Now I am the adult, and I have been through many storms.  I still have respect for the one that is blowing today, because it is a strong one; but I have learned that storms pass and clear skies return.  I no longer have the feeling that the storm will go on forever.  I guess you might say that I am an eagle now; and being an eagle means taking to the sky and rising above the storm that rages below.  It means having perspective that we cannot find when we stay on the ground and feel overwhelmed.  This morning I take flight and follow the storm up the coast to my home.  I watch as it blows and wish I could be with the ones I love, if only to reassure them that storms do not last forever.  I watch the storm spin and blow and see that it moves from one place to the next.  What is wet and stormy today will dry tomorrow, and we will come away with the eagle’s view of yet another challenging day.

It is good to take cover in a storm and to keep safe and dry, but it also is good to test our wings and know that we are eagles who can rise to heights that give us another perspective.  When the storm is past, the eagle sleeps well, because he has seen it all from a place of great courage and confidence.  Stand strong.  Be an eagle.

“Ingratitude is treason to mankind.”

— James Thomson

As the hurricane moves up the eastern seaboard, threatening all that lie in its path with high winds and heavy rains, people are scrambling to prepare for the changes that might affect their lives this weekend.  Power outages could mean lack of refrigeration for food and no microwaves, ranges or appliances for cooking.  Air conditioning could grind to a halt.  Flooding could cause damage to water potability; and people are encouraged to have fresh water on hand in case they need to turn off the tap for a while.  Stores may close, limiting our ability to purchase food and drugs that sustain and protect life.  Possessions have been brought inside and secured against the wind that could carry them away.

How many of these things do we think of on an average day as the blessings that fill our lives with security, convenience, and bounty?  Our gratitude certainly swells when they are threatened; and we treat them as treasured possessions as soon as we think that they could disappear.  Where is our awareness of the abundance in our lives when there is no storm that might carry it away?  Where is our gratitude for the many small things that make our lives so simple and enjoyable and sweet?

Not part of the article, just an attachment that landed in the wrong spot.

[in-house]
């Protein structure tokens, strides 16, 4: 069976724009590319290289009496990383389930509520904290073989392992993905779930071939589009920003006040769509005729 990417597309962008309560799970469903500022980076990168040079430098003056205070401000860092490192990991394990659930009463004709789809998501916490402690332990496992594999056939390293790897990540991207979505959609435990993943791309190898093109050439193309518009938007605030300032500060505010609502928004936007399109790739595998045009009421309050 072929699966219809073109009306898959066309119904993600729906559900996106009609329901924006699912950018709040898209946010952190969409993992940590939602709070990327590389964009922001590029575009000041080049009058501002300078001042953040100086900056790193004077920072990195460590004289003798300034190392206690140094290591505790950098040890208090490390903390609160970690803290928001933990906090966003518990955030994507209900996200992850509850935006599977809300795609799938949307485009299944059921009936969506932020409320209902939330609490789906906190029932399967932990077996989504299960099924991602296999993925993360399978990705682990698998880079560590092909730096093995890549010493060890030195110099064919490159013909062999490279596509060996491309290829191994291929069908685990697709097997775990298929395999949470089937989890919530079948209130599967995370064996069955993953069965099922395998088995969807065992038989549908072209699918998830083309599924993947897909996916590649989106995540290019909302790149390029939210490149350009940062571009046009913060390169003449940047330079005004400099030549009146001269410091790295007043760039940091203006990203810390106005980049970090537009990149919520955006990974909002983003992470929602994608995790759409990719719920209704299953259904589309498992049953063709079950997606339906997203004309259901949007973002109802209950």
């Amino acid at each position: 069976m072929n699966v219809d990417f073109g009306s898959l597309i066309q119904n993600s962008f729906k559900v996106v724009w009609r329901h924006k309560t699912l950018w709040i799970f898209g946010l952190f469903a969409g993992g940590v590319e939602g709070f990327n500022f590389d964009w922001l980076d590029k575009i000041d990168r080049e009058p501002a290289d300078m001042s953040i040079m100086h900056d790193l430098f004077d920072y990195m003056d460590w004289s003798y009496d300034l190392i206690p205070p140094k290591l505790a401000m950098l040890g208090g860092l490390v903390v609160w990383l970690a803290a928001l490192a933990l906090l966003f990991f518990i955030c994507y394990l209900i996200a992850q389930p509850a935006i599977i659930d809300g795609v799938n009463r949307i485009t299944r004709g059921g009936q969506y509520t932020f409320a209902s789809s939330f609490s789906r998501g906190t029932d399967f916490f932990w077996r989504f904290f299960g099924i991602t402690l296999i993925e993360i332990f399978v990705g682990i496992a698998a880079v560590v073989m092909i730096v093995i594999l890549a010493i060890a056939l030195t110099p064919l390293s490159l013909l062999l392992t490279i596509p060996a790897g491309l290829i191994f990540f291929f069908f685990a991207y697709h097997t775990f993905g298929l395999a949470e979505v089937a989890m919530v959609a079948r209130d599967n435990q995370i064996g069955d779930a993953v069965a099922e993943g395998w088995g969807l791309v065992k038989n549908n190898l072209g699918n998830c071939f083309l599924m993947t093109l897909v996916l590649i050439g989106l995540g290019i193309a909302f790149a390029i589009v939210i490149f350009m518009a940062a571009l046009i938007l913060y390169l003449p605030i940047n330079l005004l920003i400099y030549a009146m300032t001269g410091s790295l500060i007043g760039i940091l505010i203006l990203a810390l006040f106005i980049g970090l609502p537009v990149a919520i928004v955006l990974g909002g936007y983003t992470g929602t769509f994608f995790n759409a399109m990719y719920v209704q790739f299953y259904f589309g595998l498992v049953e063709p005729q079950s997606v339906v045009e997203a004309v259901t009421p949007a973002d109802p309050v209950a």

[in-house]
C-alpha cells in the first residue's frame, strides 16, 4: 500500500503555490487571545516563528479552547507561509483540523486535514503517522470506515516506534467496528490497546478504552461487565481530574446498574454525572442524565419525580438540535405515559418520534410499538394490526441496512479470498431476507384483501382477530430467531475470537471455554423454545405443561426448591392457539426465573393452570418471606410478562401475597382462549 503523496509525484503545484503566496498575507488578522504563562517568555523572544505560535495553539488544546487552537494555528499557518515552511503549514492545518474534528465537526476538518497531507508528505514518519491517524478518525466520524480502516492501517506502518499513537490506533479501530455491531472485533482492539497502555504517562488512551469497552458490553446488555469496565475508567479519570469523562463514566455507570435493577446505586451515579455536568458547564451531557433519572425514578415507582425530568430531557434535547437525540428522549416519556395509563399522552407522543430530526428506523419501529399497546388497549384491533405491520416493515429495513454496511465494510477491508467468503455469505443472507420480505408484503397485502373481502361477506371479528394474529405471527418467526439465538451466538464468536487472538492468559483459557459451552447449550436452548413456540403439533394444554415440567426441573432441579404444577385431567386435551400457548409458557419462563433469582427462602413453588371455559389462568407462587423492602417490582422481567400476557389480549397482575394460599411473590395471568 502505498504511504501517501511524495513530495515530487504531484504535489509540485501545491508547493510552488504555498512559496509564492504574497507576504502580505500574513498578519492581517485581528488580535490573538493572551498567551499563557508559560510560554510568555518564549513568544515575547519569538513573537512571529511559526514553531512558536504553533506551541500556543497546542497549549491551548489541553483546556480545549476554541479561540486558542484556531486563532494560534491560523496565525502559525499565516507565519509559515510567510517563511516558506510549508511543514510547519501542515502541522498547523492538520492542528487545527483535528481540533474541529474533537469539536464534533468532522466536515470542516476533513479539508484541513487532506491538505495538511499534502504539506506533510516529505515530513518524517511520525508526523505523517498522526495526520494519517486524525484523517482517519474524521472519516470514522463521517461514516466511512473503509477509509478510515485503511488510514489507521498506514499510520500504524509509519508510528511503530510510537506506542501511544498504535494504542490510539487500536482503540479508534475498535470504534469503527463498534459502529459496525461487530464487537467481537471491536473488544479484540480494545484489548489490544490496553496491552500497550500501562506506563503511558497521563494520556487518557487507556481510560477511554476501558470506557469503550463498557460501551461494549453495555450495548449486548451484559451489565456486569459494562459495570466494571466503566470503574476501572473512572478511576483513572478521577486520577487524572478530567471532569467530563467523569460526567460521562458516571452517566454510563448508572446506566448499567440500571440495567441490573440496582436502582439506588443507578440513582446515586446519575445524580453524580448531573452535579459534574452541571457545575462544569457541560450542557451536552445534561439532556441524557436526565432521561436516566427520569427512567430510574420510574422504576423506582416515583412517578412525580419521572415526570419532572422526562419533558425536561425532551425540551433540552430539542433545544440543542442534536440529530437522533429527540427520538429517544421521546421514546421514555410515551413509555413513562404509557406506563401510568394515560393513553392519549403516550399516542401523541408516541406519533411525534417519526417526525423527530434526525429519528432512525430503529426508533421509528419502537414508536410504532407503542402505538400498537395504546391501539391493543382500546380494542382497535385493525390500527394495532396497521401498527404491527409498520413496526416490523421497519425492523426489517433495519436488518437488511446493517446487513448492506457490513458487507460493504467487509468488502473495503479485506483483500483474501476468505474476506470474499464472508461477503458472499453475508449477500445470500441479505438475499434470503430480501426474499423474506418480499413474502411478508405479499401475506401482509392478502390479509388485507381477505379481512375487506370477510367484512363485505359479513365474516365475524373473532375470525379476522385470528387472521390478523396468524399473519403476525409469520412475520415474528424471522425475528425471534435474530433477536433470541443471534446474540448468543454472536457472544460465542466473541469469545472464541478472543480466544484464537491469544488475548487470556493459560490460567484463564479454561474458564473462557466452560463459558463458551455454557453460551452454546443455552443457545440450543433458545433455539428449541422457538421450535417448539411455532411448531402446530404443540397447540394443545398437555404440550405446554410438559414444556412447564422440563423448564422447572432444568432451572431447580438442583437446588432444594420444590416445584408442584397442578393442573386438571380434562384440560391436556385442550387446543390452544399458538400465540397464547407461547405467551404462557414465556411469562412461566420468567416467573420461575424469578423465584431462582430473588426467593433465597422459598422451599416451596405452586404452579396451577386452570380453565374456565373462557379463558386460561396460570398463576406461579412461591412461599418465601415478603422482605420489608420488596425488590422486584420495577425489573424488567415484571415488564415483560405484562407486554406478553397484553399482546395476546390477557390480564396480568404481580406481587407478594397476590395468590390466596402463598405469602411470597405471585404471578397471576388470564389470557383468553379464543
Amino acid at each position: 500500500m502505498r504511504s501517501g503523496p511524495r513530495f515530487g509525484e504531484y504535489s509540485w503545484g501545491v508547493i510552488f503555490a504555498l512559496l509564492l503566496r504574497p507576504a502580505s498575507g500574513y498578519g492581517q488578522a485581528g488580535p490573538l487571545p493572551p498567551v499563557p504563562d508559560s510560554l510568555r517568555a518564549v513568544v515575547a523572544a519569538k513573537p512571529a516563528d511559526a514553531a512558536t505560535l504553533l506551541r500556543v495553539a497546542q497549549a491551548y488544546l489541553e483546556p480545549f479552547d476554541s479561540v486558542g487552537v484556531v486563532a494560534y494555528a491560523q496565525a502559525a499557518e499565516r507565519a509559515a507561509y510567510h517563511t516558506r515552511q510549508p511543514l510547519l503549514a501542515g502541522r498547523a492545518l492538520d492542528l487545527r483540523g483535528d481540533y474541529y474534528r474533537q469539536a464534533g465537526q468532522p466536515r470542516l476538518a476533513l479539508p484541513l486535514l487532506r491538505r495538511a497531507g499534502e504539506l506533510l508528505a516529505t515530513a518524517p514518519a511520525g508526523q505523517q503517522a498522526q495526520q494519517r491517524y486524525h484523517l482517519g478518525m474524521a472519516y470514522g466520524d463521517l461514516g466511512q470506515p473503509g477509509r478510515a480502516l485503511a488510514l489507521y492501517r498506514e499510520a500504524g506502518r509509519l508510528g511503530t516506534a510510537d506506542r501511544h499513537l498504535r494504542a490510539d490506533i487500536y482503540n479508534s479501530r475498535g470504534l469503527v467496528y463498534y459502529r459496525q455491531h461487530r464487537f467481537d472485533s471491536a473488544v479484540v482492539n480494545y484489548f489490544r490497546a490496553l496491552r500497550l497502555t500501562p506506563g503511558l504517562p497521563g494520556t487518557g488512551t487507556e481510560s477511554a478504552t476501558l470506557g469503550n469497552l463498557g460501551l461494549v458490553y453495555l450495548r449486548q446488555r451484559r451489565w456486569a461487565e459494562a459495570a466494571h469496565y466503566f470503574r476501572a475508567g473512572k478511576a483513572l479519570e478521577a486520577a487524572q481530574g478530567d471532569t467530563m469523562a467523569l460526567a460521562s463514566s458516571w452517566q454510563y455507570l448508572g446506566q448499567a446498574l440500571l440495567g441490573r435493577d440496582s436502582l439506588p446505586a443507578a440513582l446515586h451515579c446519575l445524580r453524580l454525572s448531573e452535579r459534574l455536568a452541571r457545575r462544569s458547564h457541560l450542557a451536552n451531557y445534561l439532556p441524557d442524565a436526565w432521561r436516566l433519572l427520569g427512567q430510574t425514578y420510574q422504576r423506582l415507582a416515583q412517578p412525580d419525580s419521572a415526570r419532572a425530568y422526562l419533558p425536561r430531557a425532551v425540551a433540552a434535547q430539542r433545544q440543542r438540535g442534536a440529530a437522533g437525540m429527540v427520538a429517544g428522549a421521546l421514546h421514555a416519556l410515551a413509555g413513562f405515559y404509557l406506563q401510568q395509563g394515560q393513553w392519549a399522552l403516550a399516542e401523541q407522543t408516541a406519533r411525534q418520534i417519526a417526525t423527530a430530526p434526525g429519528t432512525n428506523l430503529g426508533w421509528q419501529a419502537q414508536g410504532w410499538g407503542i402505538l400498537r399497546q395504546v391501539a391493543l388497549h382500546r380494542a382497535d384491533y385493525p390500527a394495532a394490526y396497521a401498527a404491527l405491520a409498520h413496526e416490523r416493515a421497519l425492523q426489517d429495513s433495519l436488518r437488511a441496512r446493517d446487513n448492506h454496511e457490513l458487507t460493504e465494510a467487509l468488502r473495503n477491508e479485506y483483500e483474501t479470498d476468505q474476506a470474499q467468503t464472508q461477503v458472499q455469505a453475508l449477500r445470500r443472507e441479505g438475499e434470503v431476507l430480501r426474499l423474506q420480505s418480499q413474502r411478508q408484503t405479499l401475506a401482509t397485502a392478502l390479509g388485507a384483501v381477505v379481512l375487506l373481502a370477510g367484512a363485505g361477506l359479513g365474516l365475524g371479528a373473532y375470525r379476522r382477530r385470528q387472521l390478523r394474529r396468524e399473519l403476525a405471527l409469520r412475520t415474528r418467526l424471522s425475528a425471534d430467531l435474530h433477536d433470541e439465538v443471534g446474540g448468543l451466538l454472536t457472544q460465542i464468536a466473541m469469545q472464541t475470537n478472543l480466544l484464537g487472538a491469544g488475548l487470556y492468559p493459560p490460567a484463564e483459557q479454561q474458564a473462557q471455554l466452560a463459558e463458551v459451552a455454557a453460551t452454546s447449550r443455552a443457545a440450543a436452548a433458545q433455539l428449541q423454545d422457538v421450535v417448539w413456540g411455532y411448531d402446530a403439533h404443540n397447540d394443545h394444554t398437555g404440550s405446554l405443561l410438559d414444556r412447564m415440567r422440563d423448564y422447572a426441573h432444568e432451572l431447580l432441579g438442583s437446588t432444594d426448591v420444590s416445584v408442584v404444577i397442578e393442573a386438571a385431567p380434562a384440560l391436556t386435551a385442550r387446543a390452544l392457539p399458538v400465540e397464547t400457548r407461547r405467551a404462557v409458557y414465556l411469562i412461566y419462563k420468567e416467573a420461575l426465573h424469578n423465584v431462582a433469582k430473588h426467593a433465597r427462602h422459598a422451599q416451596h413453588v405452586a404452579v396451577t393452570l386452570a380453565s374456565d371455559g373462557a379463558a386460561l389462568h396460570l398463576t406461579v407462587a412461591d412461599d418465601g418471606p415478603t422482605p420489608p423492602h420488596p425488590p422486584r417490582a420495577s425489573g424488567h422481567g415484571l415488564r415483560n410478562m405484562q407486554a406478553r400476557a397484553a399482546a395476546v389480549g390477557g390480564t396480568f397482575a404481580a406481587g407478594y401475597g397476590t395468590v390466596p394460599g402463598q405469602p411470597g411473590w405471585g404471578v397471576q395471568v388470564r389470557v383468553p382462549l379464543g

As we prepare for the storm and think of the possibility of losing some of the things we hold dear, let’s take the wind and rain as reminders of the fragility of life.  Let’s make a pledge to cultivate gratitude on the calm and sunny days so that we are ever aware of how blessed we truly are.

“Ingratitude is treason to mankind”
James Thomson

“Whate we are doing is just a drop in the ocean.  But if that drop was not in the ocean, I think the ocean would be less because of that missing drop.  I do not agree with the big way of doing things.”

— Mother Teresa

As Hurricane Irene spins up the east coast, with fierce winds and torrential rain, it is a good time to think about the drops that come together to fill an ocean.  When the hurricane pulls these drops into its vortex and sends them spinning in the wind, the result is something that gets our attention.  Last week, on a day when we were told to expect scattered showers, I drove through one.  Huge drops of rain fell heavily and left large spots on my windshield — ten of them.  By the time I started the wipers, they had almost evaporated in the morning sun.  Individual drops of water are like that — they leave a mark that we can see only for as long as it takes for the sun to warm the surface where they sit and send them back into the air once again.  When we notice the water is when many drops congregate in one place.

A puddle takes much longer to evaporate than the individual drops on the windshield of the car.  The torrential rain of the hurricane, with its many drops landing at the same time, can force us to pull the car onto the shoulder of the road and wait until the wipers are able to clear our view well enough to see the road.  The ocean sends drops of water evaporating into the atmosphere all the time, but its vastness never seems to gain or lose a bit of volume.